The University of South Florida's Board of Trustees has approved a legally required 1.7 percent tuition increase this fall for in-state undergraduate students.
Although Gov. Rick Scott vetoed a proposed 3 percent tuition increase this year, state universities still have to abide by an automatic inflation adjustment law passed in 2007, when there are no other increases. It's the first time any such move has been necessary because tuition has steadily increased every year until now. The law is akin to other state laws that permit automatic increases on things like highway tolls and gas taxes.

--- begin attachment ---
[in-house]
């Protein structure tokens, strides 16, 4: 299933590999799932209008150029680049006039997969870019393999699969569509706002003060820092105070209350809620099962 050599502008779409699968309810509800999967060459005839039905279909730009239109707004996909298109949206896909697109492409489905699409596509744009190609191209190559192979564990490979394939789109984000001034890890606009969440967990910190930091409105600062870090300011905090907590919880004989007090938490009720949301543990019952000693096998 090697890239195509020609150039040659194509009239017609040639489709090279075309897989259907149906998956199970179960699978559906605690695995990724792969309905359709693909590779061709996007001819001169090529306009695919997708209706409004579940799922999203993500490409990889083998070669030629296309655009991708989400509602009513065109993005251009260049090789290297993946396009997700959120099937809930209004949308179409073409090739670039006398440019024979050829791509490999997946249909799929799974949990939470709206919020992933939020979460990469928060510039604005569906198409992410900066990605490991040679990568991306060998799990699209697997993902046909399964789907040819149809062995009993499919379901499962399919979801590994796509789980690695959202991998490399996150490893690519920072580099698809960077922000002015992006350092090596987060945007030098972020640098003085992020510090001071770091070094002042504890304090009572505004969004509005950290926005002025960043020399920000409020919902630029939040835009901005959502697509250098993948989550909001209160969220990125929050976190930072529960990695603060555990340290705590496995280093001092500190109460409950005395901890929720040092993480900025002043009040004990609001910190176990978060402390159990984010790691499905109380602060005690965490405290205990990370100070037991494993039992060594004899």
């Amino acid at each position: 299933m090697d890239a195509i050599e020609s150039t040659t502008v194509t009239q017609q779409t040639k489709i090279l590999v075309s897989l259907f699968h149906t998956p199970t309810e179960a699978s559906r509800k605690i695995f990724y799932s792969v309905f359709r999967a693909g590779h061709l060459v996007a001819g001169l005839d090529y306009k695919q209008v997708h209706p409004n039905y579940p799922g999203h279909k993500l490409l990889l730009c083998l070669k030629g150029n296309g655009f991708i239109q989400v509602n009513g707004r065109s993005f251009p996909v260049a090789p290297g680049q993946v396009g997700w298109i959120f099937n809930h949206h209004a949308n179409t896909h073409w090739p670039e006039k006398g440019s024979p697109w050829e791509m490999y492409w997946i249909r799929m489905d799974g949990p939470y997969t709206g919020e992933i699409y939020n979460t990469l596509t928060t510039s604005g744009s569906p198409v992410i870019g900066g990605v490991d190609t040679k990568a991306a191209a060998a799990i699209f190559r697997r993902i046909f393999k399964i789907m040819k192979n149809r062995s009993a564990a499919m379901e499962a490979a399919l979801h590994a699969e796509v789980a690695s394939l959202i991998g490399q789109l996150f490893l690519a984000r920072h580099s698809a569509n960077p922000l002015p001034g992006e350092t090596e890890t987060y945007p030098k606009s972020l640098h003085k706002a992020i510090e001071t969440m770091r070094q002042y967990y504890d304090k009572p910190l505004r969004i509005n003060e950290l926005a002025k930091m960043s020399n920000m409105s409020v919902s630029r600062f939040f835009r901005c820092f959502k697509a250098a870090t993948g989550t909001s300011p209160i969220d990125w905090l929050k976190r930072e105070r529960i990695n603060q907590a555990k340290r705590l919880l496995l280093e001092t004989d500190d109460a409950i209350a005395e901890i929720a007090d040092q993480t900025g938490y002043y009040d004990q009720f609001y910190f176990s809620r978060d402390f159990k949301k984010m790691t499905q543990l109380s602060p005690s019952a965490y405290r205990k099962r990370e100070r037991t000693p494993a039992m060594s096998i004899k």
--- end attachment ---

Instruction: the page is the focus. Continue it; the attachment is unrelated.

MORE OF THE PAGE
The USF trustees approved the increase Monday despite Scott's lobbying schools to hold the line firm on tuition, with two dissenting votes from USF board members. Schools including the University of Florida and Florida State University also accepted the increase.
"I do not support tuition increases at all," said board member Nancy Watkins. "But I have a duty to keep the university in compliance with all federal and state laws."
The governor's office issued a legal opinion explaining why schools should not accept the 1.7 percent tuition increase. Because the Legislature asked for a tuition increase, the document says, that negates the inflation requirement, with or without Scott's veto.
With the inflation increase, USF undergraduate base tuition will increase from about $103 to $105 per credit hour.